Changes in regulations that allowed bank holding companies to acquire institutions in states outside their home territory have had a significant impact on the rate of mergers and acquisitions within the U.S. banking industry. Between 1960 and 1979; there had been slightly more than 3,400 U.S. bank mergers and acquisitions. From 1980 to 1994, bank mergers swelled to more than 6,300.

Consolidation reduces a bank’s costs and increases its revenues. It also increases a bank’s complexity, however, and, theoretically, could make it harder to manage, ultimately raising costs. The important question for the banking industry and stockholders, then, is this: Are bigger banks necessarily better?

Following up on their own earlier studies as well as work by Federal Reserve System staff, a group of researchers has found that mergers and acquisitions do have a favorable impact on the financial strength of the acquiring bank. Joseph P. Hughes of Rutgers University, William Lang of the Office of the Comptroller of the Currency, Loretta J. Mester of the Federal Reserve Bank in Philadelphia and the University of Pennsylvania’s Wharton School, and Choon-Geol Moon of Hanyang University summarize their findings in “The Dollars and Sense of Bank Consolidation,” published by the Journal of Banking and Finance. The Wharton Financial Institutions Center has also published the study on its web site.

The authors estimated performance measures using 1994 Federal Reserve System data on 441 highest-level bank holding companies, 190 of which were publicly traded. Rather than analyze banks’ actual performance before and after particular mergers, Hughes, Lang, Mester and Moon simulated the banks’ performance by manipulating data on such institutional characteristics as number of interstate acquisitions, asset size, number of states in which each holding company operated, number of branches and deposit dispersion {the degree to which assets and deposits were scattered among the bank’s branches). They also factored in a relatively novel consideration, the economic diversity of the states into which the bank holding companies expanded, by weighing unemployment rates of the different regions in which the banks operated.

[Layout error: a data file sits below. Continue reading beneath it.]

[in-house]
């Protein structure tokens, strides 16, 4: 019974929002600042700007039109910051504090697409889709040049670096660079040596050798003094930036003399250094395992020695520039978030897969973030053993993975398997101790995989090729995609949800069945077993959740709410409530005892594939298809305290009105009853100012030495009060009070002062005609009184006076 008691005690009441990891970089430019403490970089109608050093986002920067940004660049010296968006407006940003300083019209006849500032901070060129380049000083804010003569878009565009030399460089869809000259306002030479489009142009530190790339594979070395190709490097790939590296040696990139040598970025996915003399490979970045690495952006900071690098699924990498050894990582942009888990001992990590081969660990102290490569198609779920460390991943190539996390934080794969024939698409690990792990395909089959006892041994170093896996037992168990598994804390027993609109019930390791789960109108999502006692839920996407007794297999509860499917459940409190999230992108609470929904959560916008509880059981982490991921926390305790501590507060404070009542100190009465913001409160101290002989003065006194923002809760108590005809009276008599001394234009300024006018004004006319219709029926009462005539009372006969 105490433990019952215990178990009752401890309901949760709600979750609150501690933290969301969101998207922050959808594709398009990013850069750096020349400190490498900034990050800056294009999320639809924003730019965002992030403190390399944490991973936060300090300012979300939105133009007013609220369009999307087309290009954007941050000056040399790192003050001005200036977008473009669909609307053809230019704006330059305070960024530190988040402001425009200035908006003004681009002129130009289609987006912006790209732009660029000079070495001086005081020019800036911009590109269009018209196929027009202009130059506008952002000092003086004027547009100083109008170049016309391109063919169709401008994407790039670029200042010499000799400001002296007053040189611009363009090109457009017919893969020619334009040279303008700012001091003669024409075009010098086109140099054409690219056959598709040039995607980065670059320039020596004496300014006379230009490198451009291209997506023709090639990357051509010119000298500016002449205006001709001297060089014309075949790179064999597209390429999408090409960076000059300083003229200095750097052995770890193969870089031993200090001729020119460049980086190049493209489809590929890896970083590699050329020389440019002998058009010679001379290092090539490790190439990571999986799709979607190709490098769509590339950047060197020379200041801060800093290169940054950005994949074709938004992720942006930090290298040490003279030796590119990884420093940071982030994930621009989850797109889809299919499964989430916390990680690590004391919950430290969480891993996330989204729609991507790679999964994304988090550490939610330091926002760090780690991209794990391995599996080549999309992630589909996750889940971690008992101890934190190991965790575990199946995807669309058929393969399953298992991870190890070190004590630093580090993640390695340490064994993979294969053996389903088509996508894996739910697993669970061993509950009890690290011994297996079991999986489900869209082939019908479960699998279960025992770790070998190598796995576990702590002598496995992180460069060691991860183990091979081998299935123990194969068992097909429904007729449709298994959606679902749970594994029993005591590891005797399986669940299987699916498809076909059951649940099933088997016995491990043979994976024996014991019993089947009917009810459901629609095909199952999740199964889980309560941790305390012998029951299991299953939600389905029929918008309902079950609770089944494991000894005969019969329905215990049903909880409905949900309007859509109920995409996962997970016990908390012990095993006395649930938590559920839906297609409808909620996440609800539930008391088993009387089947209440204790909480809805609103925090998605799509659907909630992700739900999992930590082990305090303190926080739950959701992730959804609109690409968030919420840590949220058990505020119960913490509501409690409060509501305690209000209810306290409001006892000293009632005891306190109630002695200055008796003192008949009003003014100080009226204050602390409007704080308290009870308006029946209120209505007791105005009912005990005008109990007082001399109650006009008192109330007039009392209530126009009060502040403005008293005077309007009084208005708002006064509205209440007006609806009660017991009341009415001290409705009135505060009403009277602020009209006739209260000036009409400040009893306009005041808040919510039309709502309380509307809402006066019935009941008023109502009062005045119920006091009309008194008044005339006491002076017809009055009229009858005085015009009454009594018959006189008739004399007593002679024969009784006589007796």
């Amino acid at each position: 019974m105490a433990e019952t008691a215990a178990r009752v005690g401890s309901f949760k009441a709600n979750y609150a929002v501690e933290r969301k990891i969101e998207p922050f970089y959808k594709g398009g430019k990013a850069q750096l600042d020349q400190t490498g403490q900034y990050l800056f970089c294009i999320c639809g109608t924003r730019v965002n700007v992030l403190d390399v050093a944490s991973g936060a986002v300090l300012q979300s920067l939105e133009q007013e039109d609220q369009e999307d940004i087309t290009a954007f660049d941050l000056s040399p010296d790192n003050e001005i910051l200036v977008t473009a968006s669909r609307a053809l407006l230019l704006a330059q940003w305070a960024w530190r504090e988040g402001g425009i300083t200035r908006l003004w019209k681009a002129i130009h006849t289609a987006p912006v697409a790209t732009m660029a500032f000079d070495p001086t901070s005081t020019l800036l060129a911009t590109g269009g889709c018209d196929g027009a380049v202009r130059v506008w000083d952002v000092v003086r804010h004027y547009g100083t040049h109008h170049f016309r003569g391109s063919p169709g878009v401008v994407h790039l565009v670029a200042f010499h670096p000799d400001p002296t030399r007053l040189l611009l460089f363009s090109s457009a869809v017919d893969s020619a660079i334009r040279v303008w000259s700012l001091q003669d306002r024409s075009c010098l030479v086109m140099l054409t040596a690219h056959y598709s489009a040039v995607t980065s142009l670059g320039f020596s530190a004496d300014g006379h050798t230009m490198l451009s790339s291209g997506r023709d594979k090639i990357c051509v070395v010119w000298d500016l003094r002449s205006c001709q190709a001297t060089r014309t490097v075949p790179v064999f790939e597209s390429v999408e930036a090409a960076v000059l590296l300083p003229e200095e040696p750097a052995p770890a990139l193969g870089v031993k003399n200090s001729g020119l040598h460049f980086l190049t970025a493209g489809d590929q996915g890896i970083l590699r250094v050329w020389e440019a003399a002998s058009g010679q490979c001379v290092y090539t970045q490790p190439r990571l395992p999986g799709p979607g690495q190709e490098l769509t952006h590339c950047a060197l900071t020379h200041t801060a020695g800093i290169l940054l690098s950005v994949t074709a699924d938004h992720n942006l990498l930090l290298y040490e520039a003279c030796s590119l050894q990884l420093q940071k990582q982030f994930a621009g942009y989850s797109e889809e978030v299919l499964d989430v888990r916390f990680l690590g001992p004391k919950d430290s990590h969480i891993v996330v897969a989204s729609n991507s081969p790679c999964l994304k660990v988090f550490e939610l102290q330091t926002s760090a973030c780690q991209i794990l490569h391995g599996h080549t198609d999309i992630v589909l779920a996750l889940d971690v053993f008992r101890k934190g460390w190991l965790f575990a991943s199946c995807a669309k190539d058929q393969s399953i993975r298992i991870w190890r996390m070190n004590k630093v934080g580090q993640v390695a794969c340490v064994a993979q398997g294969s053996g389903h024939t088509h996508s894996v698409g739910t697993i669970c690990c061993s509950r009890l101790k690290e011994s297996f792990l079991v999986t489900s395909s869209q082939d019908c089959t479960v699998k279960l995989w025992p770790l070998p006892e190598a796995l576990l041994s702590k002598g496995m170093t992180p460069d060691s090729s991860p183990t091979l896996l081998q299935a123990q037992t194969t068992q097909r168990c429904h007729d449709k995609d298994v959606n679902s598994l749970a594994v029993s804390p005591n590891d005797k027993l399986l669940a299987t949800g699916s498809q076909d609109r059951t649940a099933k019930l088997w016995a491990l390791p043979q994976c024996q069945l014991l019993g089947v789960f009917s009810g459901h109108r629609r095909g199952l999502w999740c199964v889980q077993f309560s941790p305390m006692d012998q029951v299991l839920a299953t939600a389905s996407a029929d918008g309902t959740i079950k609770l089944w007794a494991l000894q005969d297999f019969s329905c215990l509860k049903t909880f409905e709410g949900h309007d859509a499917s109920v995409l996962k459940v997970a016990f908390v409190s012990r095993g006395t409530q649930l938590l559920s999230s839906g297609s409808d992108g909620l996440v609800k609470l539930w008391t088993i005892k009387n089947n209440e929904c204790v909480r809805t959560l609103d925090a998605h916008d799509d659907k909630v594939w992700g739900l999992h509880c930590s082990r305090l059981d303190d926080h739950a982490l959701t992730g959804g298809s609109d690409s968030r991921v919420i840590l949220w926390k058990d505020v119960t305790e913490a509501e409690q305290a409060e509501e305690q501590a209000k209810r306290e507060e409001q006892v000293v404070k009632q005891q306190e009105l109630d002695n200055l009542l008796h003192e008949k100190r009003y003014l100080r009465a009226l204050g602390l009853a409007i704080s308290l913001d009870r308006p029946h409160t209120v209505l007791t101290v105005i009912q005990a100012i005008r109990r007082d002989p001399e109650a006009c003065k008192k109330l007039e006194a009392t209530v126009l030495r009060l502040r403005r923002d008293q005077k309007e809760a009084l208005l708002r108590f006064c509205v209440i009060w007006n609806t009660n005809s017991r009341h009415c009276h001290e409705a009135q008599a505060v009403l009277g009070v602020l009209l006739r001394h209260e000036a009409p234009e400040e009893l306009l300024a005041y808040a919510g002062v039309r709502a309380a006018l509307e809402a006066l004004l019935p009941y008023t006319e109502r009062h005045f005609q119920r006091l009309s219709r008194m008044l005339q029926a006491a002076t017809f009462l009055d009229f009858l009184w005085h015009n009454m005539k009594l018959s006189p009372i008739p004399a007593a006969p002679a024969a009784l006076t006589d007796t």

The researchers’ intense scrutiny of Federal Reserve data and (for public companies) financial statements unearthed a number of positive effects of bank mergers.

Some of the most important conclusions of their analysis were:

A higher growth rate of assets appears to reduce profit risk, risk of insolvency and profit efficiency. By its novel method of measuring risk, the researchers’ model distinguishes itself from other models of banks’ financial performance. Two banks that show the same profitability might seem identical, but one may not control risk as well as the other. The researchers account for this difference in terms of what they refer to as “profit risk,” “risk of insolvency,” and “profit efficiency.”

Profit risk is the likelihood that a bank will achieve the profit for which its executives plan. Insolvency risk includes profit risk but also considers the amount of capital a bank holding company has at its disposal.. Profit inefficiency is derived from estimates of the profits that the strongest (i.e. “best-practice” bank holding companies) achieve. It can be described as a shortfall in a bank holding company’s expected profit compared to the profit that the best managed banks would make for a given level of risk.

These concepts are valuable because banks, after all, necessarily take risks in lending and investing money. Certainly, greater risks yield higher profits. On the other hand, the risk if loans and investments turn sour includes higher rates on the money the bank itself borrows.

The more states in which a bank holding company operates, the higher the expected profit, but also the higher the risk to both profits and solvency. This finding may mean that bank holding companies with more extensive interstate operations may be taking on more risk in exchange for higher expected profits. Higher economic diversification, however, also reduced the risk to profits and solvency, created greater profit efficiency and, possibly, increased asset value.

The more extensive a bank’s branch networks, the higher the expected profits, the lower the risk of insolvency and the lower the profit inefficiency. Higher economic diversification also helped lower risk to profits and solvency.

An increase in both asset size and number of branches appears to reduce the risk of insolvency and to increase profit efficiency. Larger bank holding companies, because they have more extensive branch networks and better economic diversification, are safer, more profit-efficient, and command a relatively higher stock price in the securities marketplace. The clearest gains come from expansion across state lines, especially into economically diversified markets.

Diversification, then, is an important incentive for banks to consolidate, providing significant gains in financial performance, safety and in the market price of a bank holding company’s stock. Certainly, the advantages to the bank and its stockholders are not the only consideration. From society’s viewpoint, the impact on customers of reduced competition must also be weighed. Not to be overlooked, however, is that diversification and consolidation also benefit the economy as a whole if they strengthen the nation’s banking system.